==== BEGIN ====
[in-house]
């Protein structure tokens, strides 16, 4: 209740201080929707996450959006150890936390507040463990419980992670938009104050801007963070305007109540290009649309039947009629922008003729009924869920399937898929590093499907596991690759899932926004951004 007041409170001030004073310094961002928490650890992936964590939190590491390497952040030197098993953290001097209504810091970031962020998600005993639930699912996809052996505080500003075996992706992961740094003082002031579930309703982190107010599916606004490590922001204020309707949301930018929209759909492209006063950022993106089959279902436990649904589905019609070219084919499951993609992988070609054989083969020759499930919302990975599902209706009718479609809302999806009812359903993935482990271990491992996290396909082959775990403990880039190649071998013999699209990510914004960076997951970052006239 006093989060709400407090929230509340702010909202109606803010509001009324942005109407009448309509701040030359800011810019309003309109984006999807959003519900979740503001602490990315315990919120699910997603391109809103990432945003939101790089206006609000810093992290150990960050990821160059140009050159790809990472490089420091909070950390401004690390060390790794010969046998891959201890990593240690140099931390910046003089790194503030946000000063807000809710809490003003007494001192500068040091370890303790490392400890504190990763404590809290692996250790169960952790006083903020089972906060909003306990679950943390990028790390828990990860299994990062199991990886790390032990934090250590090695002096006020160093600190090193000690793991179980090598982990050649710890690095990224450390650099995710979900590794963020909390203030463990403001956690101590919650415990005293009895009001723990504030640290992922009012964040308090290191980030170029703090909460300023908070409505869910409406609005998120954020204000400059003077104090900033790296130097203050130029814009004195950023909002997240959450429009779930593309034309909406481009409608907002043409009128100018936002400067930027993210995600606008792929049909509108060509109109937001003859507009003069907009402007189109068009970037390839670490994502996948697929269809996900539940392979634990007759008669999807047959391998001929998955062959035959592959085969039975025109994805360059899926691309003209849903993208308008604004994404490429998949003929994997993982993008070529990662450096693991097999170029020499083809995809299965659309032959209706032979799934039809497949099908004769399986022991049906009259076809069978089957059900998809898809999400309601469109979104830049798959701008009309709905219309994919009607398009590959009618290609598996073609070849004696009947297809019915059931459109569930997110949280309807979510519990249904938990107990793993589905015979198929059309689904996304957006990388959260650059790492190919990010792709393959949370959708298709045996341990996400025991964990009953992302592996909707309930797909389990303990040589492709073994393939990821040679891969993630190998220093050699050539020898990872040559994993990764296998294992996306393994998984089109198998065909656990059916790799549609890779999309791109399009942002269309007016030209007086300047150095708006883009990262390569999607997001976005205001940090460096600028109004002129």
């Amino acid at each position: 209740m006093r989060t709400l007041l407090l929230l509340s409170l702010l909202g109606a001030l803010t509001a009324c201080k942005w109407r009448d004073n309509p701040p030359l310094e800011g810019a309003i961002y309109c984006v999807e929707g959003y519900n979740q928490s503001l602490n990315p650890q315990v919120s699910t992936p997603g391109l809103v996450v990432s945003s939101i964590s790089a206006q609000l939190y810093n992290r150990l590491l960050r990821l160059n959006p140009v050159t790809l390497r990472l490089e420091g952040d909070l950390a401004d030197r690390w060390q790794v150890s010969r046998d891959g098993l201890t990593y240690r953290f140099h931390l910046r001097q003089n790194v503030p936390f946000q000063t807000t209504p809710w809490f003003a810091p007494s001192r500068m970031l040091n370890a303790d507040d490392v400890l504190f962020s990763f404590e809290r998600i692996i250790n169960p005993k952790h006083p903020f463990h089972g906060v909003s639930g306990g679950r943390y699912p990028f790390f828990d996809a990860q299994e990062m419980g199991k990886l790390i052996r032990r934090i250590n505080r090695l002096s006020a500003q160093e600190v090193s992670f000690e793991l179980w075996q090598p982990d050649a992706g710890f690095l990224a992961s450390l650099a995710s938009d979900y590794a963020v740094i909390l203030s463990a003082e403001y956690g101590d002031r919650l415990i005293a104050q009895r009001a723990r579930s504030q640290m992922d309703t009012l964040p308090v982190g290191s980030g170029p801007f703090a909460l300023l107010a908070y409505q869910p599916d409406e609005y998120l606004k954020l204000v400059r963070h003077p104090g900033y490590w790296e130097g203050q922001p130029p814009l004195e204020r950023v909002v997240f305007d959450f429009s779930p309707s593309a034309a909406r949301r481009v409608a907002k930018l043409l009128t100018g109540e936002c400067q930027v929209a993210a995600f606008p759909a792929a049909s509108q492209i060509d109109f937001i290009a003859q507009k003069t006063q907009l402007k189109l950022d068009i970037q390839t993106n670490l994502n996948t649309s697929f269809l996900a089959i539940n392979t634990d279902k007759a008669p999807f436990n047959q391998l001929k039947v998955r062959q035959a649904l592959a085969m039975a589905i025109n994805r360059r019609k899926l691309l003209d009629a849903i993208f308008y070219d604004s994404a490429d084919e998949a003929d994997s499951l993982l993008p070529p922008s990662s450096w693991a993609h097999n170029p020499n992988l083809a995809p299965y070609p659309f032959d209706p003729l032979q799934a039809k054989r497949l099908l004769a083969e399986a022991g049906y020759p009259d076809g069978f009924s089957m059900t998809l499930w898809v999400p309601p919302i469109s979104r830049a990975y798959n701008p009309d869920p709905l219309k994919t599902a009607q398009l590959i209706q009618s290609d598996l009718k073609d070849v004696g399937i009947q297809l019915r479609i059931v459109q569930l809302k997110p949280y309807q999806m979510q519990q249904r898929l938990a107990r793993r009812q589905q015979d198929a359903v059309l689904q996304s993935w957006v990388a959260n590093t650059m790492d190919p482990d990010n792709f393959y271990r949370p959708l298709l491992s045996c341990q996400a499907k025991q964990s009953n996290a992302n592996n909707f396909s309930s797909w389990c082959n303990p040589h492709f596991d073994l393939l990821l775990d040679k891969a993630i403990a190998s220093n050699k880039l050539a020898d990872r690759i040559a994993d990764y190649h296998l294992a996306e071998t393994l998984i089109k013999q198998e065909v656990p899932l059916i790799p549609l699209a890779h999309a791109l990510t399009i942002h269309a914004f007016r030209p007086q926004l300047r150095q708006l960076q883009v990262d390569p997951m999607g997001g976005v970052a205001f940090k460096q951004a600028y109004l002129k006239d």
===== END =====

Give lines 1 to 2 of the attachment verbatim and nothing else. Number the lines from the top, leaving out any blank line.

[in-house]
């Protein structure tokens, strides 16, 4: 209740201080929707996450959006150890936390507040463990419980992670938009104050801007963070305007109540290009649309039947009629922008003729009924869920399937898929590093499907596991690759899932926004951004 007041409170001030004073310094961002928490650890992936964590939190590491390497952040030197098993953290001097209504810091970031962020998600005993639930699912996809052996505080500003075996992706992961740094003082002031579930309703982190107010599916606004490590922001204020309707949301930018929209759909492209006063950022993106089959279902436990649904589905019609070219084919499951993609992988070609054989083969020759499930919302990975599902209706009718479609809302999806009812359903993935482990271990491992996290396909082959775990403990880039190649071998013999699209990510914004960076997951970052006239 006093989060709400407090929230509340702010909202109606803010509001009324942005109407009448309509701040030359800011810019309003309109984006999807959003519900979740503001602490990315315990919120699910997603391109809103990432945003939101790089206006609000810093992290150990960050990821160059140009050159790809990472490089420091909070950390401004690390060390790794010969046998891959201890990593240690140099931390910046003089790194503030946000000063807000809710809490003003007494001192500068040091370890303790490392400890504190990763404590809290692996250790169960952790006083903020089972906060909003306990679950943390990028790390828990990860299994990062199991990886790390032990934090250590090695002096006020160093600190090193000690793991179980090598982990050649710890690095990224450390650099995710979900590794963020909390203030463990403001956690101590919650415990005293009895009001723990504030640290992922009012964040308090290191980030170029703090909460300023908070409505869910409406609005998120954020204000400059003077104090900033790296130097203050130029814009004195950023909002997240959450429009779930593309034309909406481009409608907002043409009128100018936002400067930027993210995600606008792929049909509108060509109109937001003859507009003069907009402007189109068009970037390839670490994502996948697929269809996900539940392979634990007759008669999807047959391998001929998955062959035959592959085969039975025109994805360059899926691309003209849903993208308008604004994404490429998949003929994997993982993008070529990662450096693991097999170029020499083809995809299965659309032959209706032979799934039809497949099908004769399986022991049906009259076809069978089957059900998809898809999400309601469109979104830049798959701008009309709905219309994919009607398009590959009618290609598996073609070849004696009947297809019915059931459109569930997110949280309807979510519990249904938990107990793993589905015979198929059309689904996304957006990388959260650059790492190919990010792709393959949370959708298709045996341990996400025991964990009953992302592996909707309930797909389990303990040589492709073994393939990821040679891969993630190998220093050699050539020898990872040559994993990764296998294992996306393994998984089109198998065909656990059916790799549609890779999309791109399009942002269309007016030209007086300047150095708006883009990262390569999607997001976005205001940090460096600028109004002129």